• The Ohio and Erie Canal warehouse (re-used by a host of other industries later) on the site of today’s Pickaway County Health District building.
  • N&W’s Freight House at the corner of North Western Avenue and Water Street
  • Highway Department site north of Ted Lewis Park (on the same site as today’s ODOT).
  • Sturm and Dillard’s spur across from the north end of Forest Cemetery

Ultimately I had to make some choices since I don’t have space for the entire city. After a year or so of planning, building mock-ups to check for fit, research trips to the Pickaway County Historical and Genealogical Library, advice from friends in the hobby and lobbying by dad – with my list growing, shrinking and changing from month to month – I finally decided on the following list. From north to south this time, the champions are:

  • N&W Freighthouse
  • Maizo Mills
  • Pickaway Grain
  • Esmeralda Canning
  • Container Corporation
  • Purina
  • VI Tower

I chose these based on relevance to my family (i.e., what we remember), interest from a visual, train operations or historical standpoint, recognizability and (very importantly), space available.

I tried very hard to work Enderlin/VanCamp in. It checked the interesting (coal trestle) and relevant boxes and dad lobbied hard for it. In the end, I couldn’t make the track layout work in the space available and removing it freed up enough space to mitigate problems elsewhere. If I can fit it in a different (incorrect) location, it will be back.

The Ohio & Erie Canal warehouse is certainly interesting, but since it wasn’t rail-served, it missed the “operationally relevant” check. I pulled N.T. Weldon because of redundancies with Pickaway Grain (both sold coal and building supplies, and in fact, Weldon was later purchased by Pickaway Grain). It also presented some track layout issues.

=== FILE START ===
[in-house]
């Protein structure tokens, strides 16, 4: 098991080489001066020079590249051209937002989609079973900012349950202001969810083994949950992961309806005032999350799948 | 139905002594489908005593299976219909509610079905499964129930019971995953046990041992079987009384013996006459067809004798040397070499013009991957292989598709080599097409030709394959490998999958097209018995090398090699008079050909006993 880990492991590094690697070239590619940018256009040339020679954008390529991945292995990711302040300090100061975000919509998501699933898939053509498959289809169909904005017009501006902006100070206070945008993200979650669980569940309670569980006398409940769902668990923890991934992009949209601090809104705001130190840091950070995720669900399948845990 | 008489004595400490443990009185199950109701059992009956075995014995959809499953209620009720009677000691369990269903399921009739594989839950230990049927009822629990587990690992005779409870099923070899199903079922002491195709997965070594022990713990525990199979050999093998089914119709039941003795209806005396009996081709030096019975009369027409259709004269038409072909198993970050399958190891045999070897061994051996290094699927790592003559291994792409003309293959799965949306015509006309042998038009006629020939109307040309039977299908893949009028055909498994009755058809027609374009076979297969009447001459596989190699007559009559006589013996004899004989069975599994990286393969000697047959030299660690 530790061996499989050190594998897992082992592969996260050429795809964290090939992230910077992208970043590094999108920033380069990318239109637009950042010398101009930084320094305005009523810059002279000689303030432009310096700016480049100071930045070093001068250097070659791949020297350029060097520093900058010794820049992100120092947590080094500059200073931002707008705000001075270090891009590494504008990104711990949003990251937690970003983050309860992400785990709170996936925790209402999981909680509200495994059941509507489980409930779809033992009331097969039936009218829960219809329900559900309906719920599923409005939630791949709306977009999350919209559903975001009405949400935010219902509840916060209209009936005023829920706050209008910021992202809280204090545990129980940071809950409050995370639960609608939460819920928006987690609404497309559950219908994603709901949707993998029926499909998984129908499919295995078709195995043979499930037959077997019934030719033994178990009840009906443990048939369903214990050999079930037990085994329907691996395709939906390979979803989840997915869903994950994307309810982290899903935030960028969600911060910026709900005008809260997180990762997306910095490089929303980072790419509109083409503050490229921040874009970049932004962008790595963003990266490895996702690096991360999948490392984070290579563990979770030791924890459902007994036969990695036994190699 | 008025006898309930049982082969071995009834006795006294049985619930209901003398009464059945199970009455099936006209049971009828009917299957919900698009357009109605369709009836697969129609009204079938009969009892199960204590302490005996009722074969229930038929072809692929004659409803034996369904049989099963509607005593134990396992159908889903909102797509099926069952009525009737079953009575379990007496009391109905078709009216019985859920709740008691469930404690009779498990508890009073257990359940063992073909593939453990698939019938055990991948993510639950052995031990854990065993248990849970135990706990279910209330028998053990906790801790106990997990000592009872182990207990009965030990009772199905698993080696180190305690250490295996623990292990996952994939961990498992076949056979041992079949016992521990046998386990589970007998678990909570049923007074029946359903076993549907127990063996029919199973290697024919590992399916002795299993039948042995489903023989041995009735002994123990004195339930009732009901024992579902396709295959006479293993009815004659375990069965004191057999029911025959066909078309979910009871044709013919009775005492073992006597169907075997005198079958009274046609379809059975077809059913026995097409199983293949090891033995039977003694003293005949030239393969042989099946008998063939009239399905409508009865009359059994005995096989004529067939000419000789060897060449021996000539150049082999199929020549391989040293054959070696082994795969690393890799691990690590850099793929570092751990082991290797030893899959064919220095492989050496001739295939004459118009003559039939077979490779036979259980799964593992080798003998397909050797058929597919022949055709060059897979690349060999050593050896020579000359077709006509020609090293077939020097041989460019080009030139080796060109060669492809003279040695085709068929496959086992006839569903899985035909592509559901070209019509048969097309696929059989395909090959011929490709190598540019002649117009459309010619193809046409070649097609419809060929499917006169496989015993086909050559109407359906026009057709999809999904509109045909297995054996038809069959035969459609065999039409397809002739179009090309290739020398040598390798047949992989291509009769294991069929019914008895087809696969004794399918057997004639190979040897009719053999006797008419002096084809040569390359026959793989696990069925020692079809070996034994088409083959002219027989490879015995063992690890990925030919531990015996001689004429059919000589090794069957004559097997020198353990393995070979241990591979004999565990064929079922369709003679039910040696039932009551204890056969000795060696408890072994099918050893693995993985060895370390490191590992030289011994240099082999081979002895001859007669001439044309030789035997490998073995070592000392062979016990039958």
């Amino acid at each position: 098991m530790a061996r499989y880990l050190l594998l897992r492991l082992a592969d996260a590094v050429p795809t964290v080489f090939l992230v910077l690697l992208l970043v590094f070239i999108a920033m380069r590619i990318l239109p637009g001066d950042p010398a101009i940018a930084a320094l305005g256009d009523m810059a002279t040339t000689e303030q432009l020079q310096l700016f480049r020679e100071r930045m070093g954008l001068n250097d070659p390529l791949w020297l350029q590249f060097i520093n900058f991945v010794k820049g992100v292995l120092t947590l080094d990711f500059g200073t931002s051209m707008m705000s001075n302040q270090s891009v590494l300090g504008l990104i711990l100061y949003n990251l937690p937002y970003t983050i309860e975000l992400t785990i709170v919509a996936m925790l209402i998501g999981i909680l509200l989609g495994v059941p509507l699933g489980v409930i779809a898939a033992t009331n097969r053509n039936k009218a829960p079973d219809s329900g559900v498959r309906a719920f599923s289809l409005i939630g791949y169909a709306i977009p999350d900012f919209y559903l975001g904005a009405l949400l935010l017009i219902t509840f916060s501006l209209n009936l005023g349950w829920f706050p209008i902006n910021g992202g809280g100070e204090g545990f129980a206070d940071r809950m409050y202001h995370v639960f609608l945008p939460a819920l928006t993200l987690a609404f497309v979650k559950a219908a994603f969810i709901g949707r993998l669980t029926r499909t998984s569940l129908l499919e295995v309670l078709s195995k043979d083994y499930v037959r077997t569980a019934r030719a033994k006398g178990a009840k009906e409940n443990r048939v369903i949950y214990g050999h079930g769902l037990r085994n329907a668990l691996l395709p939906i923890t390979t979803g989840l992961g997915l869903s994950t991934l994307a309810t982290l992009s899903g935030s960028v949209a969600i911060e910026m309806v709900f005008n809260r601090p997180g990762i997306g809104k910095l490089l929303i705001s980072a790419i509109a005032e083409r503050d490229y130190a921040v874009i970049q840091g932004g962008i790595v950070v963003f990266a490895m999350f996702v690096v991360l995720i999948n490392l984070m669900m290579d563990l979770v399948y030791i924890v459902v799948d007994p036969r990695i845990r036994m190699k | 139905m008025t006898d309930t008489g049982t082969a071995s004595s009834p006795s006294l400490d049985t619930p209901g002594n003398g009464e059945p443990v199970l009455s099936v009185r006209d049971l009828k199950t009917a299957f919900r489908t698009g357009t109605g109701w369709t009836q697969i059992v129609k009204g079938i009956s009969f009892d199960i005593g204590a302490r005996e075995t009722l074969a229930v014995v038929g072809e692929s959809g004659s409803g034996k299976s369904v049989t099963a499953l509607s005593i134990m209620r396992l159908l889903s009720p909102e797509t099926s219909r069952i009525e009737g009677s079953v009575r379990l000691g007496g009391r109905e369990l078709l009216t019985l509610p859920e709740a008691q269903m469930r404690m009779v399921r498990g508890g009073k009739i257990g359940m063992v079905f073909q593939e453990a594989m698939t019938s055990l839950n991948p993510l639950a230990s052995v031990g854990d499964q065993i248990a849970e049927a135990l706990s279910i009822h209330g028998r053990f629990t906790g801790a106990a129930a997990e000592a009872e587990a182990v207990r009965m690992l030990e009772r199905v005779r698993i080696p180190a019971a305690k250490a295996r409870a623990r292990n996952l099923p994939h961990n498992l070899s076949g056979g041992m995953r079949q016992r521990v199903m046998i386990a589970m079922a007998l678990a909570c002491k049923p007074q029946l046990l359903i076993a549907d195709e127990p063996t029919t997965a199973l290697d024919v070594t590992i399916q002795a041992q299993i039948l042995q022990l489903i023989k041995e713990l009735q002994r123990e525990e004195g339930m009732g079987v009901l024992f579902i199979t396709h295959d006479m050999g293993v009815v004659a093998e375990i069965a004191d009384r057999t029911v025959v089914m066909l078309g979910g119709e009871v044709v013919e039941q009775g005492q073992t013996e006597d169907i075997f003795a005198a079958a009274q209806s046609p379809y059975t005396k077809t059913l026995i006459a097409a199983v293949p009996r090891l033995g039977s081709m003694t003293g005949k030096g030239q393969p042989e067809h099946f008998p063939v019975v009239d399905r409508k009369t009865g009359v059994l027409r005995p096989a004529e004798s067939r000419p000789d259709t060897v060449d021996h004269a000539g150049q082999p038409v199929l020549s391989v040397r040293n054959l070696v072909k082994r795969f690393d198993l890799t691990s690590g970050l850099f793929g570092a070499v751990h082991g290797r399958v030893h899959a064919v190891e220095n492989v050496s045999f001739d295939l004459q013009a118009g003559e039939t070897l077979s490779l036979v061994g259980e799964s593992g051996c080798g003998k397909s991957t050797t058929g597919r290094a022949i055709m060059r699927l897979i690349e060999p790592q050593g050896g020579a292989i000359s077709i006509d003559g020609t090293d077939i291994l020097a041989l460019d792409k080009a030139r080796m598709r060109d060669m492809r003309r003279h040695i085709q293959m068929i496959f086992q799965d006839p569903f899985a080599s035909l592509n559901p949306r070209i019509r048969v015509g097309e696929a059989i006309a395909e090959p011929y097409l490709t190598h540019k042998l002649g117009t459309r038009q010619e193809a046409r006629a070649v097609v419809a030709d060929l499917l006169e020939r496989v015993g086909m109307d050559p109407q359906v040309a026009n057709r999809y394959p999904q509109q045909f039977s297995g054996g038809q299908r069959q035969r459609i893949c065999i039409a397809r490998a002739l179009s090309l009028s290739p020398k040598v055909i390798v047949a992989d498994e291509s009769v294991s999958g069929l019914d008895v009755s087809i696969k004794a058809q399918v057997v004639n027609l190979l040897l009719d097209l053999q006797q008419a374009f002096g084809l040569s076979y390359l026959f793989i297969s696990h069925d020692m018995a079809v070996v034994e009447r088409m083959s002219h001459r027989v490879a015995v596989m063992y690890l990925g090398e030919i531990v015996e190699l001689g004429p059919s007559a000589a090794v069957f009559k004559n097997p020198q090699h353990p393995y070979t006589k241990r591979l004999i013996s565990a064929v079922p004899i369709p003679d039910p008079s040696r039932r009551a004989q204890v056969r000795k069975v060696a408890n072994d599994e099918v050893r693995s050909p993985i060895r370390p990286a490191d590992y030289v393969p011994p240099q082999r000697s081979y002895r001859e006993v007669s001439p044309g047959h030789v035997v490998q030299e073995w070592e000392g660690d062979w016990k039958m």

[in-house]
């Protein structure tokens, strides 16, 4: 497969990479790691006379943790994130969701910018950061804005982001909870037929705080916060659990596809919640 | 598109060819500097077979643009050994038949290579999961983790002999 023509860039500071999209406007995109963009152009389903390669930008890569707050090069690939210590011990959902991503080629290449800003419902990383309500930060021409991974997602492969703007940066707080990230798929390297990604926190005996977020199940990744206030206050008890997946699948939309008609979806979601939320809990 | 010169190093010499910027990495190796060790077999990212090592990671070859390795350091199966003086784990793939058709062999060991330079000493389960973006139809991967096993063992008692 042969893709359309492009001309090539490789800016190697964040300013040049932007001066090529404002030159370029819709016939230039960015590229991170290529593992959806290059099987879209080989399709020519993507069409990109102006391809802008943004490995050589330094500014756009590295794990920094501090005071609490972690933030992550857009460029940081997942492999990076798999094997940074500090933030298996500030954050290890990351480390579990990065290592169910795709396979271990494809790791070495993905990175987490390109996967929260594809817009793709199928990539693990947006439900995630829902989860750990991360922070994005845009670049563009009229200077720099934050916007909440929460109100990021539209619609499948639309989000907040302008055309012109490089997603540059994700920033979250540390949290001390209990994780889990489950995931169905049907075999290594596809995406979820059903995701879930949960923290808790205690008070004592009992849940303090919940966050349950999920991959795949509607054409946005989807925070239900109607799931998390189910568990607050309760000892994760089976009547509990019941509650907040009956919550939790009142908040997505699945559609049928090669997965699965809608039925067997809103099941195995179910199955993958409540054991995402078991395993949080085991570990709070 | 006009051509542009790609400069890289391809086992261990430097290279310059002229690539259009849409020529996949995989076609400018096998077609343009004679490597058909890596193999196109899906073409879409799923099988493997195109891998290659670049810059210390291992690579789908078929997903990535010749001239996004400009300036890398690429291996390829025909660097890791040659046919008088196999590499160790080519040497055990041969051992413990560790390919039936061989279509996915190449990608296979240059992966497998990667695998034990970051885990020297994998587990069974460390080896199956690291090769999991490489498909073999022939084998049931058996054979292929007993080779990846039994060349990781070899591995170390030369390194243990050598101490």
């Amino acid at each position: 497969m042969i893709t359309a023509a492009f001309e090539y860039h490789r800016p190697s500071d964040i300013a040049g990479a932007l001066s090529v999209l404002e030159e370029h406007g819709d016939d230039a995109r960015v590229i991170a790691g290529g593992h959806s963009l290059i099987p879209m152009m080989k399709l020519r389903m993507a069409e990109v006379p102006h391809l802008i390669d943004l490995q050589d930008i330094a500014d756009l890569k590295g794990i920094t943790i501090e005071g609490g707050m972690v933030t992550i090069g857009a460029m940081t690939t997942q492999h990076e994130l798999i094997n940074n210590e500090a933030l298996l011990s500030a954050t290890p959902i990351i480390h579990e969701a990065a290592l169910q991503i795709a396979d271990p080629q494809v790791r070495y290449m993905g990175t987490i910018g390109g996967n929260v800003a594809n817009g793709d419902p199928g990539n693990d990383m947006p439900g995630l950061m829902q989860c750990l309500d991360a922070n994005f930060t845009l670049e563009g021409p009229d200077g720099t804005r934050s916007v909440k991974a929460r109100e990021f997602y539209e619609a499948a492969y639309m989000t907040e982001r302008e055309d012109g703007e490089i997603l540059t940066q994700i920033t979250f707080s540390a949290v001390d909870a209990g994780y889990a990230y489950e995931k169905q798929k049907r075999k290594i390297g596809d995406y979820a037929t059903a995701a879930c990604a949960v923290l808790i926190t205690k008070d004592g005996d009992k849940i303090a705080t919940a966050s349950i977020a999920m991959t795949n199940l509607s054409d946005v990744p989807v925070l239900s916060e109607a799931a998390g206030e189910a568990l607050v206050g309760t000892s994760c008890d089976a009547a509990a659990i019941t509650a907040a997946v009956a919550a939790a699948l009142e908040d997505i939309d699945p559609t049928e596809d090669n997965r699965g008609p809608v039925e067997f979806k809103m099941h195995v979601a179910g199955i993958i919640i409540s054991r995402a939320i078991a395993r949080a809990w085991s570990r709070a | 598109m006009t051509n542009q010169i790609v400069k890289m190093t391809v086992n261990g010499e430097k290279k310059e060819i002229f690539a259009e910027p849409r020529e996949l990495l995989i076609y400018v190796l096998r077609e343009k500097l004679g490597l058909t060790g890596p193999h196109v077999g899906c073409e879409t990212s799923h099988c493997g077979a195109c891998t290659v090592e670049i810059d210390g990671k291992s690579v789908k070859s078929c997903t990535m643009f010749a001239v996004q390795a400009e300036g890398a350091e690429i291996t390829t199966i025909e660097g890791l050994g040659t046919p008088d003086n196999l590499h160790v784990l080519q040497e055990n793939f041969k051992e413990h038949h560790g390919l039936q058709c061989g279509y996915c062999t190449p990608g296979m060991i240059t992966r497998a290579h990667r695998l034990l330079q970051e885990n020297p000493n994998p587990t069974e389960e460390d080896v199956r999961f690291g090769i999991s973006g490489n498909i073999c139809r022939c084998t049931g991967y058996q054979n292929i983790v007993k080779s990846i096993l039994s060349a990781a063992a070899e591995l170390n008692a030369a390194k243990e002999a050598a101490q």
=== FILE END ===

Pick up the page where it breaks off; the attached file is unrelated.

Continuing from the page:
I will most likely add Sturm and Dillard to the list in the future, though more design work is required before committing to it. Also possible (though less likely) is the Highway Department. There may also be a few items added east of South Court Street, once I get to planning that area.

Over time I will add new posts about each of these industries, and for those that have enough information, a stand-alone web page.

Thanks for reading my blog. If you have any questions or additions, please share a comment in the section below. If you know others that might be interested in this blog, feel free to share the link.

The Shifter

Sometime in the past five years, I discovered the following photo in the Norfolk and Western Historical Society’s online archives. I found it using a “Circleville” keyword search, but more precisely, it’s location is Dorney, Ohio, which was a coal and water stop a couple of miles south of Circleville. The photo was taken in 1946 and the subject is #573, a class E2a Pacific type.

E2atDorney
E2a #573 simmers at the Dorney water tower in 1946.  What is it doing here?